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. Last Updated: 07/27/2016

Central Bank Moves to Combat Inflation

The Central Bank took markets by surprise Friday by using a wide range of measures to curb inflationary pressures and sacrificing banking-sector liquidity to defeat price growth.

The bank said it would raise the floor for its key one-day repo rate by 25 basis points to 6.25 percent, reserve requirements on ruble retail deposits by 50 basis points and on foreign currency liabilities by 1 percentage point.

"This is really a serious action -- the Central Bank raised its untouchable repo rate, which had been constant for several years," said Mikhail Galkin, an analyst at MDM Bank.

The move may hit the banking sector hard, as it is still licking its wounds after the global liquidity crunch had shut the window to international capital markets. It also represents a major policy shift after months of heavy liquidity injections.

"The repo rate hike is the most serious monetary-tightening measure among all the moves taken today. This will most likely provoke a sell-off in ruble bonds," Galkin said.

The bank also said it would raise all of its deposit rates, a currency swap rate and a rarely used refinancing rate, seen as a ceiling for its official interest rates, by 25 basis points.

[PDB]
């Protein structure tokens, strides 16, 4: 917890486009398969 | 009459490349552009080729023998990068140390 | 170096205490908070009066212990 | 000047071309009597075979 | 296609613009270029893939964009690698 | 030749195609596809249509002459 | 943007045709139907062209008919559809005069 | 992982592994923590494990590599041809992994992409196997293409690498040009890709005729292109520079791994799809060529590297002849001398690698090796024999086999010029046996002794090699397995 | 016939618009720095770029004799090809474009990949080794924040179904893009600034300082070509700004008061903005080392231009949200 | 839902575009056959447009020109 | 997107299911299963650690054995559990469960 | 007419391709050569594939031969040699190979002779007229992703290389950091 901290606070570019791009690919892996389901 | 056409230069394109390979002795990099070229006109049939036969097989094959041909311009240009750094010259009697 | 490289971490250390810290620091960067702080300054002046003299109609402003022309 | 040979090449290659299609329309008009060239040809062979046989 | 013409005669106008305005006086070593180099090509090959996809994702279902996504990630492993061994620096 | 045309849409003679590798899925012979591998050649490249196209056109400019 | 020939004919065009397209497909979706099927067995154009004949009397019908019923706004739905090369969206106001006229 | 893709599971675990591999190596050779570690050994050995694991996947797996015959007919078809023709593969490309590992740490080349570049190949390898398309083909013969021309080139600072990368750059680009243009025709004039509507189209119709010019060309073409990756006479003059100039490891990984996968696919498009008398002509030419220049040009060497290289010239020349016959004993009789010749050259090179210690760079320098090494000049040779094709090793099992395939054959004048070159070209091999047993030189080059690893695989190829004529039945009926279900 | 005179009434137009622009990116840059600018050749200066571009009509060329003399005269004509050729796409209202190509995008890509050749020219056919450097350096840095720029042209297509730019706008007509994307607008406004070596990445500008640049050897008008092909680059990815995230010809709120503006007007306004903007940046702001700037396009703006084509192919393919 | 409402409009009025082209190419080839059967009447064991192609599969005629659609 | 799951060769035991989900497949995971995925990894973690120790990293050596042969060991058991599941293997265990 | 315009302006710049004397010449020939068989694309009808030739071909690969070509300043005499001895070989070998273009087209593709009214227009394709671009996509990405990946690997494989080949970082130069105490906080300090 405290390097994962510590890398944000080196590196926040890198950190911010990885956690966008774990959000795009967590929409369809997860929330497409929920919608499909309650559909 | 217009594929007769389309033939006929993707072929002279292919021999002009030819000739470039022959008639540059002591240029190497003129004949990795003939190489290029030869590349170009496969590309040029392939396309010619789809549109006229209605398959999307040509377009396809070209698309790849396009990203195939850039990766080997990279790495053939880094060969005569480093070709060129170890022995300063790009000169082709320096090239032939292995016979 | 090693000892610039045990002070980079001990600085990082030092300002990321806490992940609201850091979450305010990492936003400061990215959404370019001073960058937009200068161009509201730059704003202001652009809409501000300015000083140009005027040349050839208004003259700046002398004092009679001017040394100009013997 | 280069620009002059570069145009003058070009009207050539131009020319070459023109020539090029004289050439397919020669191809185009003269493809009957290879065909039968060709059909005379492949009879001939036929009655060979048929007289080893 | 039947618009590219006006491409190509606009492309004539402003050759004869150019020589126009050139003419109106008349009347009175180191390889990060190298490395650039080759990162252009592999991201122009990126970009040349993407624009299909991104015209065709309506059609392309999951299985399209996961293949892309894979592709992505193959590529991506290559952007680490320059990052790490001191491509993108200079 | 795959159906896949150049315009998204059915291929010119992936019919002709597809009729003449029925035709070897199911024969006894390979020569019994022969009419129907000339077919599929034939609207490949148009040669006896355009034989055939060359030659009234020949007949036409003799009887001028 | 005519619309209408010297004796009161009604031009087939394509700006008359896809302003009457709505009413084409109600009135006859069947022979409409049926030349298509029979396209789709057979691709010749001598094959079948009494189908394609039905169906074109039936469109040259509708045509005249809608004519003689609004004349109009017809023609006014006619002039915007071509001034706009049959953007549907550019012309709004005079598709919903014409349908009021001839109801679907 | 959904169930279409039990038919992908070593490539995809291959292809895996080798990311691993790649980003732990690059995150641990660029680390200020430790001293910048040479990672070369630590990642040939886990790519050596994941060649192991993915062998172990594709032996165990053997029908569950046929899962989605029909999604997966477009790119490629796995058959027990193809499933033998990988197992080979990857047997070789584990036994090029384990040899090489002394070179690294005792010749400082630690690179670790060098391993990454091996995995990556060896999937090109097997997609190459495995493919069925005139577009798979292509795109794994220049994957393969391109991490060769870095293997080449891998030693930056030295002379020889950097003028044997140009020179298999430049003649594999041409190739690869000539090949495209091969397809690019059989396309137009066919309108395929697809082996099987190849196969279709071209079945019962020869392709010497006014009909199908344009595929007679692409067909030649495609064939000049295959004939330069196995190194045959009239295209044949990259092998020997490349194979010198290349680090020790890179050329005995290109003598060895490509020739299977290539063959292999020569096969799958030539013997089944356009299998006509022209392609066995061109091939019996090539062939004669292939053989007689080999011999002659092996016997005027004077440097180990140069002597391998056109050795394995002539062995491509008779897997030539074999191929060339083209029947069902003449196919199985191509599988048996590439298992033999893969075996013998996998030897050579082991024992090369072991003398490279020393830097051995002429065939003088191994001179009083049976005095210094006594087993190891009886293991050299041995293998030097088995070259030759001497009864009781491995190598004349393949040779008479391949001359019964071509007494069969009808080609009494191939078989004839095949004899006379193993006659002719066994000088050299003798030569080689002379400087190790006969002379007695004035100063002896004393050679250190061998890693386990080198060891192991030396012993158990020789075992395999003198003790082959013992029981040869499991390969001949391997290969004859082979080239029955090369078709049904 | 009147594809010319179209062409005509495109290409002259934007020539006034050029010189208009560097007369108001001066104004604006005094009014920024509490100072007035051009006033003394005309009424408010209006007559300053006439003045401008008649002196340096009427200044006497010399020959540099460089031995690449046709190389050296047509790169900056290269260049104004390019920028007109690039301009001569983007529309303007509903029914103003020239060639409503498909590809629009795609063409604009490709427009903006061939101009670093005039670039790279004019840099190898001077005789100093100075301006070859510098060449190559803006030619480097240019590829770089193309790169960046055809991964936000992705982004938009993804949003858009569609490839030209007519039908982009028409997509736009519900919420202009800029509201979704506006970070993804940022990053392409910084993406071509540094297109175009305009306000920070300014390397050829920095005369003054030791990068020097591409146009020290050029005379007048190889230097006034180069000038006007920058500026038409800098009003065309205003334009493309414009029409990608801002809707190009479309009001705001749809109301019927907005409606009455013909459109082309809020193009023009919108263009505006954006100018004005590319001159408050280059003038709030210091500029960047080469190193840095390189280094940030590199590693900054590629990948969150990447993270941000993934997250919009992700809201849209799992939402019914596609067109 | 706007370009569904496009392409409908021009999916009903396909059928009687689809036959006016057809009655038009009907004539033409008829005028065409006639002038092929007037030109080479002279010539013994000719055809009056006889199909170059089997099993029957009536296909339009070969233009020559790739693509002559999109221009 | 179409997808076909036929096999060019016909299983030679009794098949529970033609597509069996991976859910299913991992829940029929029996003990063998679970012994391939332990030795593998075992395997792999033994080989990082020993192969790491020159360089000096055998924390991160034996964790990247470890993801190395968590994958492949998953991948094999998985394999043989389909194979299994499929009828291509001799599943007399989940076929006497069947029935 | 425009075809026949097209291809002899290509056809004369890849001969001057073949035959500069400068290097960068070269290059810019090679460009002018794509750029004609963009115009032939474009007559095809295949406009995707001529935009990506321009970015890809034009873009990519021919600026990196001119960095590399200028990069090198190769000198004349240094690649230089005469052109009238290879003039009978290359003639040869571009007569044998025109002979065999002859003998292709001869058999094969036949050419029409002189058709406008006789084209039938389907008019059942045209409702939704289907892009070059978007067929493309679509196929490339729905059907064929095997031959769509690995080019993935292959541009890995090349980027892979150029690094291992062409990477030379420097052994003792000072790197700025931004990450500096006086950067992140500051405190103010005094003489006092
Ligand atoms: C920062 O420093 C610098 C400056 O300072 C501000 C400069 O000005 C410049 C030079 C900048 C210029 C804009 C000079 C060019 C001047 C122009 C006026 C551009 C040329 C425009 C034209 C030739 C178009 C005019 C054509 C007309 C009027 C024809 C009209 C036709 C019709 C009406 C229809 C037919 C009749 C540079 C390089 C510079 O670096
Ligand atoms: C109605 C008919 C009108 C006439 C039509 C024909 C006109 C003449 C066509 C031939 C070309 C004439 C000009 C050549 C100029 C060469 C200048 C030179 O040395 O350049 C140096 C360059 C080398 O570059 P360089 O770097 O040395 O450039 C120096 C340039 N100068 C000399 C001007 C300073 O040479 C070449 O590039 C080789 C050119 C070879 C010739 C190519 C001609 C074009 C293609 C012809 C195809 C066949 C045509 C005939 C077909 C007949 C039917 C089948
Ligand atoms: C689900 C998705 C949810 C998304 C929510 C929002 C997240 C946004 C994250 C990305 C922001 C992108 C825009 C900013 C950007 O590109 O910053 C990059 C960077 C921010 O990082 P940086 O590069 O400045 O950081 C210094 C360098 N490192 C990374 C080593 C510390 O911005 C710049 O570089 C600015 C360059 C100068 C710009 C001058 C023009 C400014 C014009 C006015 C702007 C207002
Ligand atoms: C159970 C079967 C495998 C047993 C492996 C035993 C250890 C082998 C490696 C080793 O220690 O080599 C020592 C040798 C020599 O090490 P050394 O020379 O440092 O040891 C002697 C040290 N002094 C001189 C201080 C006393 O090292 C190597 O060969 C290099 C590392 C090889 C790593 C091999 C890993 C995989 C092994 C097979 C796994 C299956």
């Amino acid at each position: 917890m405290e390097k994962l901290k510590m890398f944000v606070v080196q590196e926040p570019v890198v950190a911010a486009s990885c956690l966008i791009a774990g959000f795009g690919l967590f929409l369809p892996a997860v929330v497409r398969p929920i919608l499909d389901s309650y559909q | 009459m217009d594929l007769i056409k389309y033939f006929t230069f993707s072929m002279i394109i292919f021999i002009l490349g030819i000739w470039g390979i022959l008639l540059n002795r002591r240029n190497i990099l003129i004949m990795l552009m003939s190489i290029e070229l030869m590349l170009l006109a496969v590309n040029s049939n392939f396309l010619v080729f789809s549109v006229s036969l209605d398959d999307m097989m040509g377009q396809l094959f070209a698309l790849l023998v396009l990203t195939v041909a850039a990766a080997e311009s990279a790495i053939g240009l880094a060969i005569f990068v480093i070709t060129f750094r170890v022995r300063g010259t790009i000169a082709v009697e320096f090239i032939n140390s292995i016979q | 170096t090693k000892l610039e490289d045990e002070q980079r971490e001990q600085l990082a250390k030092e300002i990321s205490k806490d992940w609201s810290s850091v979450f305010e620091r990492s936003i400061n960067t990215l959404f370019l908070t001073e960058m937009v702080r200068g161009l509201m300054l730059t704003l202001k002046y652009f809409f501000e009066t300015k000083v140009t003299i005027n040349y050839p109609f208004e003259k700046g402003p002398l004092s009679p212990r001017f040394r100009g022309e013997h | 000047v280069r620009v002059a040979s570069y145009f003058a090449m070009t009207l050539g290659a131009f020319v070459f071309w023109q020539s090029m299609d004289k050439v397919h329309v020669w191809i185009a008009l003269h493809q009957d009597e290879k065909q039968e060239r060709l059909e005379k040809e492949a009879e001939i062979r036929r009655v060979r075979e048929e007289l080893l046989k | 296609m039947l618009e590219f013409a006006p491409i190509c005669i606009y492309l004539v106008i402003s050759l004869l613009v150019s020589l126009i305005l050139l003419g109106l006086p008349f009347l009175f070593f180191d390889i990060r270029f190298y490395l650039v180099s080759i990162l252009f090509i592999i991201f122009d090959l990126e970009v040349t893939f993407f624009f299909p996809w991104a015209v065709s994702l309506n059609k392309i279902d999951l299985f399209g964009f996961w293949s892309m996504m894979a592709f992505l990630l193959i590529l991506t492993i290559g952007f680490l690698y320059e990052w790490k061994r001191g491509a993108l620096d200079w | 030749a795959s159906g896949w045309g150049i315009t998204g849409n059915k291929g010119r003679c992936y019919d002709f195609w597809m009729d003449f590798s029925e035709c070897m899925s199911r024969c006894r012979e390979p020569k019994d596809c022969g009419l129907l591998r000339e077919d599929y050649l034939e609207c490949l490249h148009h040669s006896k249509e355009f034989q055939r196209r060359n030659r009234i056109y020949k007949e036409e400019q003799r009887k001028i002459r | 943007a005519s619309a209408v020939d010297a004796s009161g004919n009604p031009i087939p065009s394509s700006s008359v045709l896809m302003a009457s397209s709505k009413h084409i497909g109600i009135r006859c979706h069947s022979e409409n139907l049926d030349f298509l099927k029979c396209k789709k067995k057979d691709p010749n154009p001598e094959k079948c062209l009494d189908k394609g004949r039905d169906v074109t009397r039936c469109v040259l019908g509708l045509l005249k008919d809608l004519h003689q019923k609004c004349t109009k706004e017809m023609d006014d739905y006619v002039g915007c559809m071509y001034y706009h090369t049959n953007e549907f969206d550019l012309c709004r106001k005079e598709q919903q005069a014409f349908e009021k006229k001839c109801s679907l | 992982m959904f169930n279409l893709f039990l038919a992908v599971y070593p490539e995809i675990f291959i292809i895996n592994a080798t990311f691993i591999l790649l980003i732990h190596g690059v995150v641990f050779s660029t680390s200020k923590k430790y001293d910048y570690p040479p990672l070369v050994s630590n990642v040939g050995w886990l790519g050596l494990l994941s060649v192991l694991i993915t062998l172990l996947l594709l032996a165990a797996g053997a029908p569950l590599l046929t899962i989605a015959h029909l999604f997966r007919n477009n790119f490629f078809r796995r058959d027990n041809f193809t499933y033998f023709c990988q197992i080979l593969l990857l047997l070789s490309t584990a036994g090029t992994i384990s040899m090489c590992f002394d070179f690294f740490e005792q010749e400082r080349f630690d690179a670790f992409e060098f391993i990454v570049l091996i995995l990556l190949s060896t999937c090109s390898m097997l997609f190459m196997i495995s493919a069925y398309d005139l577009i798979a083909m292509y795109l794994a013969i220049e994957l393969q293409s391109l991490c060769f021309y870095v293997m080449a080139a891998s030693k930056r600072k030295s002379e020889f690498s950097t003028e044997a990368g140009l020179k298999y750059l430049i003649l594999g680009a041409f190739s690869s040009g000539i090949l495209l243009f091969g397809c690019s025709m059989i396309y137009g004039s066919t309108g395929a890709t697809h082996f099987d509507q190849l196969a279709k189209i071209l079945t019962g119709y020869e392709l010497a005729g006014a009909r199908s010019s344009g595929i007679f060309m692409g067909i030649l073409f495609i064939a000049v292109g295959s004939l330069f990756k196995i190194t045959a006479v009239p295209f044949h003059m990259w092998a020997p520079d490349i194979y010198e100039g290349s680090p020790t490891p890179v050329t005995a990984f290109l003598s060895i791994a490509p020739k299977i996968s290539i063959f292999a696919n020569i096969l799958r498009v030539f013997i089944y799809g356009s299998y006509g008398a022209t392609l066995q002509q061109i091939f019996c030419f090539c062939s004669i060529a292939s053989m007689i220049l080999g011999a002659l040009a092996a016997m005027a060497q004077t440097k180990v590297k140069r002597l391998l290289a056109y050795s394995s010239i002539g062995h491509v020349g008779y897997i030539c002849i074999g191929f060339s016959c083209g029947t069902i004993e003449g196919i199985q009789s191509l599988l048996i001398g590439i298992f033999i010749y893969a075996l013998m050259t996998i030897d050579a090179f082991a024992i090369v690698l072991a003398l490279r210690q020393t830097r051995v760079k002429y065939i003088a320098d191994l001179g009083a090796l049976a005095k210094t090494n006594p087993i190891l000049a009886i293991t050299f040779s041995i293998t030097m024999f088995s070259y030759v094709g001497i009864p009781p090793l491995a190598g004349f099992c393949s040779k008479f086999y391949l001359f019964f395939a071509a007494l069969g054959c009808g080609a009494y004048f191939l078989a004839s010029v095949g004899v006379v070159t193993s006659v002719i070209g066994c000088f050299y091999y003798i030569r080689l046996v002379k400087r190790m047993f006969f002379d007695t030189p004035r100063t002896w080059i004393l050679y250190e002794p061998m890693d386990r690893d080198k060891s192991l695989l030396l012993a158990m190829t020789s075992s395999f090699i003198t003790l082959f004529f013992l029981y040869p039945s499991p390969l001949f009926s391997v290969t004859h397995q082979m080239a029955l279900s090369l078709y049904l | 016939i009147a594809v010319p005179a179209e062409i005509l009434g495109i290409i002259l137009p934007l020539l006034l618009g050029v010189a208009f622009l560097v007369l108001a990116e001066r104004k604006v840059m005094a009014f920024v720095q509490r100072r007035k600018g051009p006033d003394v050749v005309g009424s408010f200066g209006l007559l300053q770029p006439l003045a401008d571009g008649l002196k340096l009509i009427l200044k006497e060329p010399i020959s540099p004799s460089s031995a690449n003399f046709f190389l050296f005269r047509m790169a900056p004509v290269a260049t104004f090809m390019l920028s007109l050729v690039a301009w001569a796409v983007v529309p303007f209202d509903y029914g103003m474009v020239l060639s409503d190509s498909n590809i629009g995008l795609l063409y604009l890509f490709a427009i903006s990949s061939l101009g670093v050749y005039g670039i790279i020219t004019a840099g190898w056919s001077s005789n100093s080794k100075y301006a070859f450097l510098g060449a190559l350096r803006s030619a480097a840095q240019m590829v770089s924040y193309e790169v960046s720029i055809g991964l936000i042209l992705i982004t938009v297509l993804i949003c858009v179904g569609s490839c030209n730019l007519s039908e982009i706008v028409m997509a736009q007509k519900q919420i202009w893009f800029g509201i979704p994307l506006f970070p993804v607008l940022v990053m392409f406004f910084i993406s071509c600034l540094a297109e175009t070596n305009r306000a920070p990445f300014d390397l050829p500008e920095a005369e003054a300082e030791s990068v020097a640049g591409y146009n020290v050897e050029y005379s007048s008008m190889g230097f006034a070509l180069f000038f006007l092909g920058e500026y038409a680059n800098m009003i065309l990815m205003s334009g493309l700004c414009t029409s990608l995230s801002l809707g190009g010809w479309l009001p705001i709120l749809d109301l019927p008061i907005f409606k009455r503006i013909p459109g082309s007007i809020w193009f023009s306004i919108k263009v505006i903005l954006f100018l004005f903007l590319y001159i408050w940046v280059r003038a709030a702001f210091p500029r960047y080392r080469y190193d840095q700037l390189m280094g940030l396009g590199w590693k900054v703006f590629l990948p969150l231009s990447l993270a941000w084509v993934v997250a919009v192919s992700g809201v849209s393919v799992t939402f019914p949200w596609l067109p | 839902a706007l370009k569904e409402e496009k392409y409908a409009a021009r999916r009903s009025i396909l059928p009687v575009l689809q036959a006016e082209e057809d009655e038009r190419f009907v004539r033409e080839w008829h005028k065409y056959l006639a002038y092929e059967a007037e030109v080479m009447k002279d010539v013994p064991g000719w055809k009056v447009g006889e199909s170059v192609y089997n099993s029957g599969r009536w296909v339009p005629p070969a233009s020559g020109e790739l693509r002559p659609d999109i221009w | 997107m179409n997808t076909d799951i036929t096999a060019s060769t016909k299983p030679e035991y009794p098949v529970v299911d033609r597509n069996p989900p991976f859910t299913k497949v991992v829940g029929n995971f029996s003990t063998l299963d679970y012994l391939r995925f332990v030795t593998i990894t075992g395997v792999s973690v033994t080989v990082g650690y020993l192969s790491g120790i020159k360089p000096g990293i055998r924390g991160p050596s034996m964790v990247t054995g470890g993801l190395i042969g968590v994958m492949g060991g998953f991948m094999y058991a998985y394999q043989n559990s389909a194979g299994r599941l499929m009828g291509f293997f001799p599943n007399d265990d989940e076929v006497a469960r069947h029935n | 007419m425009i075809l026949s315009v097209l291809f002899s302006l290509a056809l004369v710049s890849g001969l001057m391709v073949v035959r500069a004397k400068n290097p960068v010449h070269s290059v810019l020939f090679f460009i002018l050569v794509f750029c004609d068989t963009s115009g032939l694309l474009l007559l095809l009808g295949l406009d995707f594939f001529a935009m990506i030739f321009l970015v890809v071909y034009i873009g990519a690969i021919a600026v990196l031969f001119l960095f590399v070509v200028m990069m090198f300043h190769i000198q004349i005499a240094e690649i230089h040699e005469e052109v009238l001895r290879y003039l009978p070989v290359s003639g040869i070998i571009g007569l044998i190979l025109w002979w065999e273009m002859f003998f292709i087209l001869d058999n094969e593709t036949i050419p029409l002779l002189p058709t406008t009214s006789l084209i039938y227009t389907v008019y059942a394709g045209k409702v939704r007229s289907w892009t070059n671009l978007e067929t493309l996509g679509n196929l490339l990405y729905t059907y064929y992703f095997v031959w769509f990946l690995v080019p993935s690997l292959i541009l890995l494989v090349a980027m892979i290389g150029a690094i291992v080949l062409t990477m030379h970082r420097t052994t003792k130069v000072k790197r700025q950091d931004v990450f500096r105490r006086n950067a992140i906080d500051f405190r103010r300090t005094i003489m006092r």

The move comes as the U.S. Federal Reserve has embarked on an unprecedented monetary easing to help the economy escape looming recession, and the European Central Bank has so far made inflation its priority over growth.

The Russian economy showed robust growth rates of 8.1 percent last year, up from 7.4 percent in 2006 and 6.4 percent in 2005.

The Central Bank announced its move after markets had closed in Moscow.

"This is the most surprising move by the Central Bank in the past several years. Probably no one in the market had expected such a move in a situation of liquidity shortage," said Yevgeny Nadorshin, analyst at Trust Bank.

Inflation spiraled out of control last year, hitting 11.9 percent and becoming a major headache for the Kremlin ahead of the presidential election.

Putin made the fight against inflation a priority for his government, but the official inflation target of 8.5 percent looks unrealistic after prices spiked by 2.3 percent to 2.4 percent in January, according to preliminary estimates.

The government's leading economic policymaker, Finance Minister Alexei Kudrin, offered assurances Saturday that prices would not surge once a freeze on some goods was lifted in the spring.

"Prices will continue to grow slowly, but they will not jump after they are freed up," Kudrin said on Channel One television.

Kudrin said after a Cabinet meeting Thursday that the Central Bank might use all available instruments to fight inflation, including a nominal appreciation of the ruble exchange rate.

"It's a step in the right direction, but given the inflation problem Russia is facing, it's not enough," said Zsolt Papp, chief economist at KBS Financial Products.

The Central Bank injected billions of rubles into the banking system through its repo operations at a rate around 6.0 percent last year, a policy praised by economists and the banking community.